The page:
cowardThe story centers around the Virginia family of one retired Col. Winslow (Frank Keenan). Winslow had sent a letter offering his own services, and that of his son, to the authorities on hearing of the outbreak of war, but receives a reply stating that they cannot accept such a sacrifice from a man of his advanced years. This leaves his son, Frank (Charles Ray), who is out in the park looking at birdies with his girlfriend when all of his friends rush off to enlist. The girl drags him to the recruiting office, but he bolts before signing up. Apparently, he has a crushing fear that he might be a coward, and so tries to avoid situations that might put his courage to the test. When his dad finds out, he is furious, and forces the boy to sign up, threatening him with a revolver and reminding him of the family name. The first night he is on patrol, Frank panics at the sound of a cow crashing through the fields, and loses his gun before almost blundering into the Union patrol. He hides in a freezing-cold river and manages to evade capture, then runs home, where his (black-face) servants feed him and put him to bed. Of course, dad finds out that he deserted his post and is deeply shamed. His response? “The name of private Winslow is on their rolls, and someone must answer,” he tells his wife before going off to take Frank’s place as a private in the Confederate Army (you’d think someone would notice that Frank got really old overnight, but whatever).

Coward_(1915_film)When the Union army takes over the town, they commandeer the Winslow place as a headquarters. Frank again panics and hides in the attic, while his mother and servants have to feed and otherwise serve the officers and men. The officers discuss their tactical situation while Frank listens from the attic, discovering that they have a weakness in their center which cannot be built up for at least 24 hours, but will be fine so long as the South does not attack during that time. Frank is suddenly seized with patriotism and decides to bring this information to his compatriots at arms. He attacks a guard and steals his uniform and weapons, then breaks into the conference room, taking the map and cleverly escaping by shooting out the candles, then hiding under the table while all the officers run around like ninnies in the dark. He steals a horse and makes a break for the Confederate lines, with a squad of soldiers on his heels. His father is on patrol, and, seeing a Union soldier dashing toward their lines, shoots him at a distance. He falls back into the freezing river, but makes his way in toward camp. When he is captured by Confederate soldiers (he’s still in Union Blues, remember), he insists on seeing the Commanding Officer and gives his information. An attack is ordered and a bloody battle follows, in which his father proves his courage by taking the flag when the current flag bearer runs away, continuing to fire his pistol while waving it. The battle is victorious, but Frank, wounded by his father’s bullet, lies inconsolable in bed. The officer he reported to orders “private Winslow” to come see his son, but he insists he has no son until he learns that Frank is responsible for the victory Finally, the old soldier takes his wounded son in his arms and weeps.

Shuddup, Meathead!

Shuddup, Meathead!

Now, this movie shares some of the problems of “Birth of a Nation.” For example, it is based in an understanding that its audience will sympathize with the “lost cause” of the South and romanticism of Southern concepts of honor and family duty. Modern audiences will be more alarmed by the use of blackface for the servants – the maid is passably like Hattie McDaniel, but the butler looks like Archie Bunker in the episode of “All in the Family” when he participated in a Minstrel Show. But, unlike “Birth,” this movie is not a glorification of the Southern cause nor a deliberate distortion of the history of its occupation. It is a character study of one young man’s fear – he could as easily have been fighting for the other side without making any changes in the story. The Union officers are not rapacious fiends; they treat the civilians with respect even though it is clearly a burden for them to have their house commandeered. The code of honor which requires such brutality from the father is not being held up as a noble ideal, it is rather the premise within which Frank must work out his psychological drama.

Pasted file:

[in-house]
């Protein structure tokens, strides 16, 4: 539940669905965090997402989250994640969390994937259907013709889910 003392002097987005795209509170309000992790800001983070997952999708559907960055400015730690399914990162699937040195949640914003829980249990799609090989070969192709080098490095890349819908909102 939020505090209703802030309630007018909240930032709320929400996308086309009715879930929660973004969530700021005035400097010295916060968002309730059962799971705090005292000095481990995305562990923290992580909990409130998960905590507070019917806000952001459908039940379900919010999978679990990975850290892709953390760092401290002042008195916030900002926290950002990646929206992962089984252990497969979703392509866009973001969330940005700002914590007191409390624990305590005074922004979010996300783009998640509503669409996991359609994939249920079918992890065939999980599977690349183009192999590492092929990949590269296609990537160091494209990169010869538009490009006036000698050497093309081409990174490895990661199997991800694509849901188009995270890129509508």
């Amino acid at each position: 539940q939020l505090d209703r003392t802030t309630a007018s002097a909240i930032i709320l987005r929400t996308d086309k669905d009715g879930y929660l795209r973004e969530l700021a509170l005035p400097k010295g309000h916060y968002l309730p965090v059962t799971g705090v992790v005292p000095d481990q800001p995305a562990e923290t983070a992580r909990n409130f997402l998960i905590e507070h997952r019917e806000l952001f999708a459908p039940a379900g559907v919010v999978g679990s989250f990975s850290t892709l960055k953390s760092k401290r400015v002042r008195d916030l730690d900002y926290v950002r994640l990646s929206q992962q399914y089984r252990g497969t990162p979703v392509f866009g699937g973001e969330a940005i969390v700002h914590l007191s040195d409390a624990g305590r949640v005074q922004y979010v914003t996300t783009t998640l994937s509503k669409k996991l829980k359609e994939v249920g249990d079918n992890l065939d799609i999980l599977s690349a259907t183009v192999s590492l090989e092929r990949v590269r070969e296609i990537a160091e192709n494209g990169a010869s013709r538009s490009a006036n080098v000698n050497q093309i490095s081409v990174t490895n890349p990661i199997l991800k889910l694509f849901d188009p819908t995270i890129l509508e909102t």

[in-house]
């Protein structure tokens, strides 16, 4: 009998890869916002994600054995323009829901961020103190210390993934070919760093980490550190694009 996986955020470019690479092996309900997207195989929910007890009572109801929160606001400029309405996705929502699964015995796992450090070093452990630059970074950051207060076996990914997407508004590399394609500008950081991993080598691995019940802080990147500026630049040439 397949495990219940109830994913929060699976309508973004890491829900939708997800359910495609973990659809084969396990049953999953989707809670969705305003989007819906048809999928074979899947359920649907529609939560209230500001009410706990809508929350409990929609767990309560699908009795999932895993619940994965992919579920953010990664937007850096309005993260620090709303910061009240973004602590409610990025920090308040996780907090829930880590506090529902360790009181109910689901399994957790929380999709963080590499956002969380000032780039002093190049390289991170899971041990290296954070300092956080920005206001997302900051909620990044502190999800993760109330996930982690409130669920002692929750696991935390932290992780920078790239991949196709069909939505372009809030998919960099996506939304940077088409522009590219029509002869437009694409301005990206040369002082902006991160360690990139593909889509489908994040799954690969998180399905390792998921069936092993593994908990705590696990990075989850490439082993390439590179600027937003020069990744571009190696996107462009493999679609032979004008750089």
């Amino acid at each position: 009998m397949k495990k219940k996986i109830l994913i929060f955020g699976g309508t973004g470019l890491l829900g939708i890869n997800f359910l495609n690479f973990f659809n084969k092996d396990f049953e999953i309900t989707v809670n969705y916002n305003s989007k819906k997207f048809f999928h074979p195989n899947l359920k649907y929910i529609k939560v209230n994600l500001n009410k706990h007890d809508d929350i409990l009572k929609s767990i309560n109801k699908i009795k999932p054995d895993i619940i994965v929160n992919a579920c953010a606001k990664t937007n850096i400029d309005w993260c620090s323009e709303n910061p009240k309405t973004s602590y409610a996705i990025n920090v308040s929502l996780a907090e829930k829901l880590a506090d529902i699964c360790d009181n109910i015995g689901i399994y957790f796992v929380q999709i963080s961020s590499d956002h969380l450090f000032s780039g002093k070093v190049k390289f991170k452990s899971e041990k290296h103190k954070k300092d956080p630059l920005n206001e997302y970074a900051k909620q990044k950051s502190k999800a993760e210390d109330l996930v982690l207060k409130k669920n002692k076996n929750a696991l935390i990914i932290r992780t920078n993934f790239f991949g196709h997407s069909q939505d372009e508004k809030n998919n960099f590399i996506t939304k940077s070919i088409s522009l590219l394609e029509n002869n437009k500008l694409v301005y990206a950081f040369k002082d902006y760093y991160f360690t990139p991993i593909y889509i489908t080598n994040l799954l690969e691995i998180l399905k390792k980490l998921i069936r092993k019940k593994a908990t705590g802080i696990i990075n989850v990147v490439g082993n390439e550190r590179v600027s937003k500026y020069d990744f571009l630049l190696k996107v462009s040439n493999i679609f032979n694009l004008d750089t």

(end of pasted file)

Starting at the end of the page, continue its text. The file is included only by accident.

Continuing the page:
Coward2The movie is at its best dealing with these psychological questions. Barker makes frequent use of close-ups to show us the turmoil of father and son, and also intercuts with close-ups (for example on the father’s pistol when he forces his son to enlist) that escalate the drama. This is not surprising, since he made such good use of close-ups in “The Italian.” On the other hand, the battle sequences are nowhere near as effective as those in “Birth,” mostly they consist of a lot of smoke and people running around; very little of the drama is worked out in the action scenes. The pursuit of Frank on horseback is somewhat more effectively done, however. Much of the movie seemed slow to me, often when it was very obvious what the emotional moment was we had to wait for several visual exchanges between the actors and an intertitle before we could move on to the next situation. Nevertheless, perhaps in part because of the tension this generated, I did find it emotionally satisfying at the end to see the two men reconciled. I couldn’t help thinking, however, about the defeat they were bound to share in coming years, and wondering whether Frank had actually extended the bloody conflict by bravely causing the Union setback.

Director: Reginald Barker

Camera: Joseph H. August, Robert S. Newhard

Cast: Frank Keenan, Charles Ray, Gertrude Claire, Nick Cogley

Run Time: 1 hour, 17 Min

I cannot find this movie for free on the Internet, if you find it, please let us know in the comments.

Italian, The (1915)

George_Beban_(The_Italian)

OK, I admit, I goofed and watched this one a little early. Some source I read referred to this as a 1914 film, probably because it was shot in November, 1914, but it wasn’t actually in theaters until January, 1915 (hence, it would not qualify for a Century Award until next year). I have to say, though, this has me excitedly anticipating next year, because the technical sophistication of this film is far above anything I’ve reviewed so far. It’s also a powerful tear-jerker, telling the story of a hopeful young immigrant whose dreams are thwarted in the New World, and his determination to take revenge on the family of the man he thinks has wronged him. George Beban apparently had a previous successful career playing “ethnic” characters on stage, but this was his first break into movies. His portrayal is ultimately a caricature (emphasized by intertitles with typical Italian broken English), but it is sympathetic almost to a fault. No doubt producers at Paramount were aware that much of the audience for silent films came from immigrant groups, including many Italians, and a hateful portrayal would have worked against them. If you stop to think about it, the portrayal of Italians in later films, including “Marty” and “The Godfather” would be similarly stereotypical, but would nevertheless appeal to Italian Americans’ sense of identity.

Director: Reginald Barker

Starring: George Beban, Clara Williams

Run Time: 74 Min

You can watch it for free: here.